Mayors involved in the program said they share a wish for a village mayor program at all installations.

“I think the primary benefit of the mayors program at the neighborhood and installation levels is similar to the benefit of the soldiers’ Family Readiness Group at the unit level – it ensures that information passes from the garrison and post agencies to residents in ways that are relevant and tailored to their level of experience,” Reese said. “At installations without a program, there is a gap in the flow of information. Having a mayors program reduces the negative impact of incorrect ‘tribal knowledge,’ the things everyone ‘knows,’ but which don’t necessarily reflect reality, with the mayors serving as an accessible resource and trusted intermediary between the residents and post agencies when there are questions or concerns that don’t have easy answers in the resident handbook or a post regulation.”

Mayors Program Holiday Donations
Mrs. Claus, aka Kickapoo Village Mayor Kendall Reese — joined by Santa Claus and Fort Leavenworth Garrison Commander Col. Duane Mosier — presents a bag of toys from Santa that represent the larger donation made by participants in the Village Mayors’ Fun Run and Toy Drive to Monica Bassett from Stronghold Food Pantry, second from left, Dec. 9, 2023, at the Post Theater at Fort Leavenworth, Kan. The donations were split between Stronghold Food Pantry and the Better Opportunities for Single Soldiers Angel Tree to support local families in need. Photo by Scott Gibson/Fort Leavenworth Garrison Public Affairs Officer (Photo Credit: Photo by Scott Gibson/Fort Leavenworth Garrison Public Affairs Officer) VIEW ORIGINAL

Some of the events the mayors have sponsored to provide camaraderie in their villages have included movie nights, pool parties and bowling outings to spend time together and get to know the neighbors. In addition, there have been several community gatherings for Halloween, Christmas and other holidays.

“We asked residents to donate leftover candy after Halloween to fill a neighborhood Santa’s bag, which he handed out to kids just before holiday block leave,” Reese said. “We received so much candy that we had leftovers to give to the (U.S. Disciplinary Barracks Battalion) at Christmas for their shift workers and to the Resiliency Center for their candy bowls. We also had a Santa mailbox for all the children to write to and receive a reply from Santa in their native language.”

Having neighbors who live on post who are from multiple other countries and cultures is another perk of the program.

“I think that is one of the reasons that this is my favorite place in the Army to live,” Longfellow said. “Having those international families amongst us is such an opportunity… to me it is such a gift. It is something that is really rare in the Army, and unless you are overseas, you don’t get that exposure to share cultures and to share just hearing another language.”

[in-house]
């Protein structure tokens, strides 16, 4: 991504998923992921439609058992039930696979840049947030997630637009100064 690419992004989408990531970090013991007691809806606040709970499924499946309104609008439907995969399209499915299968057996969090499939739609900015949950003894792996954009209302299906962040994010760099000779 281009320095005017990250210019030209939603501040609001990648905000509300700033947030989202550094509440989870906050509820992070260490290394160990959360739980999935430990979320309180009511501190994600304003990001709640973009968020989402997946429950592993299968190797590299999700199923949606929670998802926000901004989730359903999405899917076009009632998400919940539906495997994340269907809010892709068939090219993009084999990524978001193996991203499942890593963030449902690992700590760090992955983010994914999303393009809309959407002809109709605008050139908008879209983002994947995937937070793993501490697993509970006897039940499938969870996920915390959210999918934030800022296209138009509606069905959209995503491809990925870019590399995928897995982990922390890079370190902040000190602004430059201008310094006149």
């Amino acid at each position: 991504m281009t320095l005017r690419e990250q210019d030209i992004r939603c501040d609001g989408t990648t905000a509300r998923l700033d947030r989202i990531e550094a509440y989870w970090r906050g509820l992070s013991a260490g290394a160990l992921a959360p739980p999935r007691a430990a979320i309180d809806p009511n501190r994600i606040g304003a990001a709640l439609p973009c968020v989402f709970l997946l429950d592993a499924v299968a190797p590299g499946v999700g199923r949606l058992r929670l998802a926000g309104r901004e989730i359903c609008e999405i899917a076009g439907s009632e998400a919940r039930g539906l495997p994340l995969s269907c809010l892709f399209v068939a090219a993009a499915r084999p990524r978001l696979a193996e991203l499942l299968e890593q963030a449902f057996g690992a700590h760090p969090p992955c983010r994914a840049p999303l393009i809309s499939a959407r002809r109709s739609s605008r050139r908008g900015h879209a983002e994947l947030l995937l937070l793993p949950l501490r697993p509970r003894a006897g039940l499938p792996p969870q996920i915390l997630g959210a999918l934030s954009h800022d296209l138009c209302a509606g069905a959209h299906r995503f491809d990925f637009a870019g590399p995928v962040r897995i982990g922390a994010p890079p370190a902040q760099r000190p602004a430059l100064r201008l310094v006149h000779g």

Village Walk
Kickapoo Village Mayor Kendall Reese leads Fort Leavenworth Garrison Commander Col. Duane Mosier and Fort Leavenworth Garrison Command Sgt. Maj. Erika Rhine-Russell, right, and others on a Village Walk tour last year in Kickapoo Village on Fort Leavenworth, Kan. The Garrison Commander’s Village Walk program allows mayors to introduce the command team and key staff to members of their community and address concerns in the neighborhoods where they live. Photo by Scott Gibson/Fort Leavenworth Garrison Public Affairs Officer (Photo Credit: Photo by Scott Gibson/Fort Leavenworth Garrison Public Affairs Officer) VIEW ORIGINAL

One way Garrison Commander Col. Duane Mosier and his team use the Village Mayor Program is to build a better sense of community by meeting the housing residents where they live. Through the Fort Leavenworth Garrison Commander’s Village Walk program, mayors can introduce the command team and key staff to members of their community and address concerns in the neighborhoods where they live. This hands-on approach has been another key touchpoint where concerns can be addressed in real time with each neighborhood.

“There was an issue I was having with our sidewalks, and I was feeling kind of defeated because (repairs) weren’t happening,” Eshelman said. “But during our walk-through, Colonel Mosier said ‘Diana, you had an issue with the sidewalk,’ and he looked at housing and said, ‘You owe her an explanation,’ or something like that, and I thought that was wonderful, and I, in that moment, I knew that he genuinely cared and was going to get this issue taken care of.”

That example helps underscores how the Village Mayors Program makes a difference to the Fort Leavenworth neighborhoods every day.

Summing up the experience of being a mayor, Eshelman pointed to her very first post on the neighborhood Facebook site.

“If you go back and look at our welcome post that is still up there, we never changed it, here is what it said: ‘We love it here and we want you all to love it too.’”